212 West Main Street | Barrington, Illinois 60010
The Barrington History Museum, formally the Barrington Area Historical Society was founded in 1968 by local residents dedicated to preserving the history and culture of the Barrington area. Since that time, the Museum has become an integral part of the Barrington area communities. Currently the Museum operates from two restored folk Victorian houses on Main Street in Barrington. The Museum's Store is located on the first floor of the Donlea-Kincaid House. The Museum's offices are located on the second-floor of the Applebee House.
In 1999 the original Wichman Blacksmith Shop dating back to 1929 was moved from its original location on Station Street in downtown Barrington to the grounds of the Barrington History Museum and located behind the the Donlea-Kincaid House. The Creet Carriage Barn, a Forge, and lobby area were added to the Blacksmith Shop to create a historical streetscape. The Applebee House, Donlea-Kincaid House, Blacksmith Shop, Creet Carriage Barn, Forge, Exhibit Center and Applebee One Room Schoolhouse now comprises the museum complex known as Old Barrington Center.
In 2000 we have moved to our new location in the "Old Barrington Center" at 212 W. Main Street in Barrington, IL. Please call 847.381.1730 for information about our events and exhibits.
The Donlea-Kincaid House - 218 West Main Street, is a folk Victorian style house built in 1898 for Mrs. Patrick Donlea. The Museum Store is located here.
Published by The Barrington Area Historical Society, Inc. (Now Barrington History Museum),
1980 - 5th Printing, July, 1988
In the early days of earth’s evolutionary life, the Mastodon roamed the Barrington area. Remains of this elephant-type animal were found buried in a peat bog near Interstate Hwy. 90, south of Barrington.
In more recent historical times, the late 1700’s and early 1800’s found this area interspersed with woods and rolling prairies, dotted with small lakes and peat bogs. The animals ranging yesterday’s Barrington can still be found in existence today. They included buffalo, deer, wolves, coyotes, beaver, ermine and many other small wildlife. The carrier pigeon flew through this area by the billions and were joined by large numbers of prairie chicken, quail, eagles and hawks.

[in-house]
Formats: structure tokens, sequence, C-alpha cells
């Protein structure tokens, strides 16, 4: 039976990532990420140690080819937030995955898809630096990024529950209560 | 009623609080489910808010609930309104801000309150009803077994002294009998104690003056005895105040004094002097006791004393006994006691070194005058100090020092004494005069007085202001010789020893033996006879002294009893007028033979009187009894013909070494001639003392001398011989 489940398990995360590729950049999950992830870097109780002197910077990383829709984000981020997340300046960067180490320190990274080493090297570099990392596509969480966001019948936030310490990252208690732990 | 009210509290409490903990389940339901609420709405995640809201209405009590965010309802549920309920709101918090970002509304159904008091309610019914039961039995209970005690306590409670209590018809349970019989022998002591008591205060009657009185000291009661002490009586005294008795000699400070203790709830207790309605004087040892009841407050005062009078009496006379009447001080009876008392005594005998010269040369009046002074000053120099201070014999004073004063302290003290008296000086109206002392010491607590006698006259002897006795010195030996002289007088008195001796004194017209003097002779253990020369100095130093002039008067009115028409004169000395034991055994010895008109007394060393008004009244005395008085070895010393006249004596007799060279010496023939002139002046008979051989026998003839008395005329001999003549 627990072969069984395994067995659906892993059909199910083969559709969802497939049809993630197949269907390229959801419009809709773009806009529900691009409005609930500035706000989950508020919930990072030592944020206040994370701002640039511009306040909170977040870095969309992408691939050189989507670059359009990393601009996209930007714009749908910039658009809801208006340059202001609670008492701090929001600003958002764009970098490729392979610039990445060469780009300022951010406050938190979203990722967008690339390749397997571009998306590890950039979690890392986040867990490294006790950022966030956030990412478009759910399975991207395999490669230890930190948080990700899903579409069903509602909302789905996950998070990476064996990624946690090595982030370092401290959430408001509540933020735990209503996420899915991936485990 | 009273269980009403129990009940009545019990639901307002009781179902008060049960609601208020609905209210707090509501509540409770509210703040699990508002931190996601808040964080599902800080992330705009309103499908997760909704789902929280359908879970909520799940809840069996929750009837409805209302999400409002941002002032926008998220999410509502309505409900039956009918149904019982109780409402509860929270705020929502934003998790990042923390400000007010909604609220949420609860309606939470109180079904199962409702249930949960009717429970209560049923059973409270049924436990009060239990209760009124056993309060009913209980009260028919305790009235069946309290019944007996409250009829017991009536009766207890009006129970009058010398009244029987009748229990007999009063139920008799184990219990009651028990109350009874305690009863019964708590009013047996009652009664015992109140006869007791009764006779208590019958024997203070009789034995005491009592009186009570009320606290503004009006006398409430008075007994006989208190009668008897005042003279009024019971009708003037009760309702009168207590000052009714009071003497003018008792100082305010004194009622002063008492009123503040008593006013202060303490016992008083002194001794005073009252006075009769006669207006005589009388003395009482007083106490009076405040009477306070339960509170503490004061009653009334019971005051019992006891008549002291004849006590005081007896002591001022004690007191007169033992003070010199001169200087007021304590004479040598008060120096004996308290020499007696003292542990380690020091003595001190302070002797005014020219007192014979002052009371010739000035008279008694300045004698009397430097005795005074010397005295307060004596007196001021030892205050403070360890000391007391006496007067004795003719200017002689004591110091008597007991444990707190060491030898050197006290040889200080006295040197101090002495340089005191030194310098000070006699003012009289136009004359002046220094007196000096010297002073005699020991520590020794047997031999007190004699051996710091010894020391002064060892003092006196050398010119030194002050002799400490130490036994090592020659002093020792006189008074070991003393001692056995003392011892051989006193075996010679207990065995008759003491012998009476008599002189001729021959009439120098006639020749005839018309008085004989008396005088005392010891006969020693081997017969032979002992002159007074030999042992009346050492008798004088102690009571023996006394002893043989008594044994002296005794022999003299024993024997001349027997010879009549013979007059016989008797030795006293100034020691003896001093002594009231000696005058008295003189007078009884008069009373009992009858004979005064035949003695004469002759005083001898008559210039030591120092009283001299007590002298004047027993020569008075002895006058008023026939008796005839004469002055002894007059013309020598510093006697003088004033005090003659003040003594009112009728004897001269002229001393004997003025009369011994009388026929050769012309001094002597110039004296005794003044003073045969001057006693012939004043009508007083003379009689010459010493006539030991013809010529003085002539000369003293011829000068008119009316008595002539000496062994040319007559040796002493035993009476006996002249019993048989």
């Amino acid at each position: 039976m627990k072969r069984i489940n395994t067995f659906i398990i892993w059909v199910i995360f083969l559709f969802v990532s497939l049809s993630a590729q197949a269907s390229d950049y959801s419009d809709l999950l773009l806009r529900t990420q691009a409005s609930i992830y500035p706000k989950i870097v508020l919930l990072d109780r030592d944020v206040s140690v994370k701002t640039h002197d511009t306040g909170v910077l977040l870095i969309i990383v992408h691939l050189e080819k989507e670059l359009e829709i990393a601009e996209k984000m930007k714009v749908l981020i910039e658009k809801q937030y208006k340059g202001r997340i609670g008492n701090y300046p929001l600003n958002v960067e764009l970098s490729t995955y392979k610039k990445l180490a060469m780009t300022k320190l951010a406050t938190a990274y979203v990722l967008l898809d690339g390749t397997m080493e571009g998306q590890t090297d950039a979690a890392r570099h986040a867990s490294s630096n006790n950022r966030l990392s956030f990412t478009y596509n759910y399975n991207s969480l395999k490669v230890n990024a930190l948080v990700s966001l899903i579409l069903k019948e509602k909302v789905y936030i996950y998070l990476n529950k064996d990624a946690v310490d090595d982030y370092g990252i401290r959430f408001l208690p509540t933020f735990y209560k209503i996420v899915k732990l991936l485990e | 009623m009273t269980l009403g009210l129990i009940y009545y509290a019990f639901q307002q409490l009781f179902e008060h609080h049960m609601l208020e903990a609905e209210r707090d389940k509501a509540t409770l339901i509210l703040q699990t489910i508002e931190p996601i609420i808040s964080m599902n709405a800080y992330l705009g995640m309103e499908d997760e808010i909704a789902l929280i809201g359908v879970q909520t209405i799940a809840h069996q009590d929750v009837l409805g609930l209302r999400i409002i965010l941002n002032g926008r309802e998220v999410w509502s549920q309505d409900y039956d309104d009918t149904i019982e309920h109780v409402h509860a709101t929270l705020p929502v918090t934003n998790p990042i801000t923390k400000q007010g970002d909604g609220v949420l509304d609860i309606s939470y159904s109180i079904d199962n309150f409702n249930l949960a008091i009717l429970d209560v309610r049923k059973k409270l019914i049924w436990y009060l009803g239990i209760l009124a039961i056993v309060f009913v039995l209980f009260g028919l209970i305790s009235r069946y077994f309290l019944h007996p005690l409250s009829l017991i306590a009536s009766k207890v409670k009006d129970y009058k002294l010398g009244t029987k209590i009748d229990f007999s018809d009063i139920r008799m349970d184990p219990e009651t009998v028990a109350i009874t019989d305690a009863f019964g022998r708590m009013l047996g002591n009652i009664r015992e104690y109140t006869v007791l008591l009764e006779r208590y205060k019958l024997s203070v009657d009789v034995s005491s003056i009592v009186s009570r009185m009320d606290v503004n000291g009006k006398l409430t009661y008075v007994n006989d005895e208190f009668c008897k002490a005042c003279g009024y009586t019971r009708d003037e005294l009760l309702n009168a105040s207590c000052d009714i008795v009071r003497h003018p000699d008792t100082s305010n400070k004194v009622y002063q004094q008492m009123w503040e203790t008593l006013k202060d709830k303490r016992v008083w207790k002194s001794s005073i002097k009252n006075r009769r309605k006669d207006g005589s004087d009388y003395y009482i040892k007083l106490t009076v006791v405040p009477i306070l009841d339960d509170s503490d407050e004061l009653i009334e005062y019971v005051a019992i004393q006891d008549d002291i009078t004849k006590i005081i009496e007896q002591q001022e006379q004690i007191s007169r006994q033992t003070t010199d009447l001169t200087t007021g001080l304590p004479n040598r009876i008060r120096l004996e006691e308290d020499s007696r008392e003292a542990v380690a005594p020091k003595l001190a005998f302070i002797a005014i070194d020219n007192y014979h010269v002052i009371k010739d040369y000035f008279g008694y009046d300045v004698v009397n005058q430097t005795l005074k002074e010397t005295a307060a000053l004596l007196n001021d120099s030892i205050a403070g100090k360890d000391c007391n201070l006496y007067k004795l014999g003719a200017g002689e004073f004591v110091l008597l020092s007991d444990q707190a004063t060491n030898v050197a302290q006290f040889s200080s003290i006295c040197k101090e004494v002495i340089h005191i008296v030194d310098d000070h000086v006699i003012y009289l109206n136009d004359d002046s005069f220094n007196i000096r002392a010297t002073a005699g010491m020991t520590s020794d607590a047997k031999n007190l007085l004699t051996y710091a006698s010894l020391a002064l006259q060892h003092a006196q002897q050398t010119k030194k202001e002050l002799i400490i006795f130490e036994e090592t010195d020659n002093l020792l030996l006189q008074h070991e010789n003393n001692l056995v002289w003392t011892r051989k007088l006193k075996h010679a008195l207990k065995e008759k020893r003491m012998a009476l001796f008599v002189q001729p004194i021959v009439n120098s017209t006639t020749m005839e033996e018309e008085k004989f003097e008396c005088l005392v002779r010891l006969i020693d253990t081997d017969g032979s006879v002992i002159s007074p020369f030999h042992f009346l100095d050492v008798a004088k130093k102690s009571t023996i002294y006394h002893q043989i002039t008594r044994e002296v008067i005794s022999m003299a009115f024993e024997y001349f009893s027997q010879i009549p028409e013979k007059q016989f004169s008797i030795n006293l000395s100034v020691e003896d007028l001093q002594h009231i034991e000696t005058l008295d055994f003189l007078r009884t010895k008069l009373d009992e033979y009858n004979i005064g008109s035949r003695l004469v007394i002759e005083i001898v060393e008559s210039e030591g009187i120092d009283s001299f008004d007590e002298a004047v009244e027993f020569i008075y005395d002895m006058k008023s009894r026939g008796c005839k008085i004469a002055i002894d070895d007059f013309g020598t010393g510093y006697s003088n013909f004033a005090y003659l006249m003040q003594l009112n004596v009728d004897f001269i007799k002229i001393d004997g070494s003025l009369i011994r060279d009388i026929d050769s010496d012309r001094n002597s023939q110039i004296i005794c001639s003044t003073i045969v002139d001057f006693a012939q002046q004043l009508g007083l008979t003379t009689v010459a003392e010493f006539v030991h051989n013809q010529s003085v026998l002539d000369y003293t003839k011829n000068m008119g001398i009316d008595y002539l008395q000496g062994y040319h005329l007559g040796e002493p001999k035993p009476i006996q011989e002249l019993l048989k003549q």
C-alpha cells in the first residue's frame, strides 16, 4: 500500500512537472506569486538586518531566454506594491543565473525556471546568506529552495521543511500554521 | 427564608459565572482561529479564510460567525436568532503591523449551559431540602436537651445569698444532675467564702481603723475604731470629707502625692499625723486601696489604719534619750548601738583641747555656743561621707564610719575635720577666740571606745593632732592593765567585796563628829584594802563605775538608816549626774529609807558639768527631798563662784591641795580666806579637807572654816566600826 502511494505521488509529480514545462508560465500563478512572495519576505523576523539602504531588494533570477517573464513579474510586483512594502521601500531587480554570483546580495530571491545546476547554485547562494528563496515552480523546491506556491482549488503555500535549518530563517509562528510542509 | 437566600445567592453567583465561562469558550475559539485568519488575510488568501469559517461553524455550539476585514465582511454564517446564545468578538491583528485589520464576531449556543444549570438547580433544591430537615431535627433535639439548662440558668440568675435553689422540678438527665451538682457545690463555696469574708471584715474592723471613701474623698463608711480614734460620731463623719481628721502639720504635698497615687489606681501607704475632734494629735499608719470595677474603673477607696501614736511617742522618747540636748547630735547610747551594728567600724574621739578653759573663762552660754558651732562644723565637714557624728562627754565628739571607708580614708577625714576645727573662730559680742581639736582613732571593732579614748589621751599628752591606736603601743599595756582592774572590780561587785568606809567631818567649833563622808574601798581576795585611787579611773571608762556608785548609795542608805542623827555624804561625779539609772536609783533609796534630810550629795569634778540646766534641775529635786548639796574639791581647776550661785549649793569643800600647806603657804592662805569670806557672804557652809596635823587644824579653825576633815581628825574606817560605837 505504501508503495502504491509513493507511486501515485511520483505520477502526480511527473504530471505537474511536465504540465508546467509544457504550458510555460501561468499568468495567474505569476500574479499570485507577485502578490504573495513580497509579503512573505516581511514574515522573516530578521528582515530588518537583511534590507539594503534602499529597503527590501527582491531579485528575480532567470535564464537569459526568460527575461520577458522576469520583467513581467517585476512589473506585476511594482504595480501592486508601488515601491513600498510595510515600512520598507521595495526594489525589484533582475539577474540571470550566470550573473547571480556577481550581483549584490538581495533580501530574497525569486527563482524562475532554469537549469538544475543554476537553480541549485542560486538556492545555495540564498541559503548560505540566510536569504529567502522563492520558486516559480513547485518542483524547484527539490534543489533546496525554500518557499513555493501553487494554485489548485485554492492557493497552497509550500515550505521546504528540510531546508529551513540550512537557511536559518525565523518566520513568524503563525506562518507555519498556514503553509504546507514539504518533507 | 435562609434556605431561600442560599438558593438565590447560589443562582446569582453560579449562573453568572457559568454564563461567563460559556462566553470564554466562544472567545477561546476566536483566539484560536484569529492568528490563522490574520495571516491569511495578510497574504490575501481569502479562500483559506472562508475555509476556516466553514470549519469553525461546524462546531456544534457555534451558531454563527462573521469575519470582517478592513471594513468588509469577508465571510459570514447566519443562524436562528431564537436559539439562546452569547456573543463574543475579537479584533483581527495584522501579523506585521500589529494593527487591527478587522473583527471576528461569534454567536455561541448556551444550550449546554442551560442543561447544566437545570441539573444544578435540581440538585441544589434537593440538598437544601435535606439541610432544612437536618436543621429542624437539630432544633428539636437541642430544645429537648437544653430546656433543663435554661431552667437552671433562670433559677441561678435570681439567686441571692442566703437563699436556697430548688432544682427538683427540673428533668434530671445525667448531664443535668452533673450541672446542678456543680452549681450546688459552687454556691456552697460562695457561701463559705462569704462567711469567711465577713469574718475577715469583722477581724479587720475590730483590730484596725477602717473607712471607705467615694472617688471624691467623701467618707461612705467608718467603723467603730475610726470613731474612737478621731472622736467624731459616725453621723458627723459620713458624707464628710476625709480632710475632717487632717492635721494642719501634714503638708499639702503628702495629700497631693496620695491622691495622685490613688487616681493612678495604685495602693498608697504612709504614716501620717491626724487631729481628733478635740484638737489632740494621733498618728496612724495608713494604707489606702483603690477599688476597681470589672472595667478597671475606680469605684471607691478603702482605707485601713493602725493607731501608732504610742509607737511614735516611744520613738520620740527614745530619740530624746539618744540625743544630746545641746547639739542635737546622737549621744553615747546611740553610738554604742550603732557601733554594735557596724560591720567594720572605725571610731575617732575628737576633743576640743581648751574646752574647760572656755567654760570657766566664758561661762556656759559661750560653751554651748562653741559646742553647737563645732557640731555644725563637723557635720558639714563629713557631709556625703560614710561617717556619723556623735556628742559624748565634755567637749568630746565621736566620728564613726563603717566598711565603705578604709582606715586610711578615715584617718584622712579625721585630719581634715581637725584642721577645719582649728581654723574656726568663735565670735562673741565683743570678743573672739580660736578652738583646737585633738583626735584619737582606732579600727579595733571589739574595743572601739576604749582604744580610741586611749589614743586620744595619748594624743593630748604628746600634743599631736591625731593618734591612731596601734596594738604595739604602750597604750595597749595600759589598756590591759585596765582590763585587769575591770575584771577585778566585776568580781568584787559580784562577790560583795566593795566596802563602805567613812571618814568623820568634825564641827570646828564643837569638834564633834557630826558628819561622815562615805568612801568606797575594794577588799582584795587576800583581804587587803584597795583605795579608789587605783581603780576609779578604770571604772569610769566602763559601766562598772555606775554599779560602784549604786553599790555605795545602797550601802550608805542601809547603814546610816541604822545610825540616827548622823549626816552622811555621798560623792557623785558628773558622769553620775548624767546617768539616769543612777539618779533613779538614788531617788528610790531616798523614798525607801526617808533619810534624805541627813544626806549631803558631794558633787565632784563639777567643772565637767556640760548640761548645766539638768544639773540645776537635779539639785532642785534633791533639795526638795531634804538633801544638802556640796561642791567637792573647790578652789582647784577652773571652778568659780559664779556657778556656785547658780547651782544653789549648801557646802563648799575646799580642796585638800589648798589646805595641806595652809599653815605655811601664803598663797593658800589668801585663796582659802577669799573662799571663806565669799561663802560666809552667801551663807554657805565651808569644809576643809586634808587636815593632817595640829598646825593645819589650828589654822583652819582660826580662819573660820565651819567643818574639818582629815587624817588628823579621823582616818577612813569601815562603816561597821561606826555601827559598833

The Potawatomie Indians were in this territory when the white men first arrived. The Chippewa and Ottawa tribes also made some use of this region. In 1832, the Blackhawk War broke out in the northwestern part of Illinois, and also in southern Wisconsin. Thousands of troops were sent in by the Government to control these uprisings. Loss in Indian lives was huge. Chief Blackhawk was captured and put in prison. The tribes represented among his slain followers included the Kickapoo, Sac, Winnebago, and Potawatomie. When peace was finally achieved in 1833, a treaty was signed in which the Indians agreed to leave this territory and move west of the Mississippi. They were allowed three years to accomplish their relocation, and were paid the sum of $100,000. The government agreed that no white man would be allowed a land grant to homestead in the territory before August, 1836.
However, as was the case with many Indian treaties, the white man broke his word. There are records of Jessie F. Miller and William Van Orsdal squatting on land in 1834, in a section of Barrington Township. This would be in the location of where the Barrington Center Church now is and also on the south side of Brinker Road. Of course, that was all heavily wooded territory, and later on they called that section Millers Grove. Records further show that in 1834, there were still about 500 Potawatomie Indians living in an encampment close to the land settled by Miller and Van Orsdal.
In 1836, more pioneers from the East migrated to this area after hearing tales of the fertile soil in Illinois. Some of these people originated from Great Barrington, Massachusetts, thus giving Barrington its name. The land grants issued to these pioneers were signed by President Tyler and later by President Polk. Most of the pioneers came by covered wagon, drawn by oxen. Others came by way of the Great Lakes to Chicago. Still more traveled up the Mississippi to the Illinois River and then overland to this region.
The pioneers’ first dwellings were log cabins with dirt floors. The cabins and the furnishings in them were very simple in design. Although it would take at least two men to construct a log cabin, all but the roof could be erected in a single day.
In December of 1840, our Barrington pioneers met in the cabin of William H. Otis, located at the southeast corner of Route 62 and Bartlett Roads. At that meeting they decided to incorporate the area as Barrington Township. The minutes taken at that meeting show eighteen votes for incorporation and one against. The following month, the pioneers again met in the same cabin to map out school districts. In 1846, a log school house was built where the Catlow Theater now stands on West Main Street. This building accommodated the few children of the area who would walk several miles to be taught only as much as the school master himself knew. Log schoolhouses built around that time had one pot-bellied stove with a jacket around part of it to deflect the heat. The first person, pupil or teacher, arriving first in the morning had to go to the wood-shed and get the key to unlock the school. That person was responsible for starting the fire in the stove.
The Octagon House is a Private Residence and is Not Part of the Museum Campus, please view from sidewalk only. The Octagon House is on the National Register of Historic Places. The house was probably built in the 1860's with the completion circa 1881. The Octagon House has undergoing complete restoration, according to the standards of the U.S. Dept. of The Interior. The Octagon House is located directly across the street from the Barrington History Museum.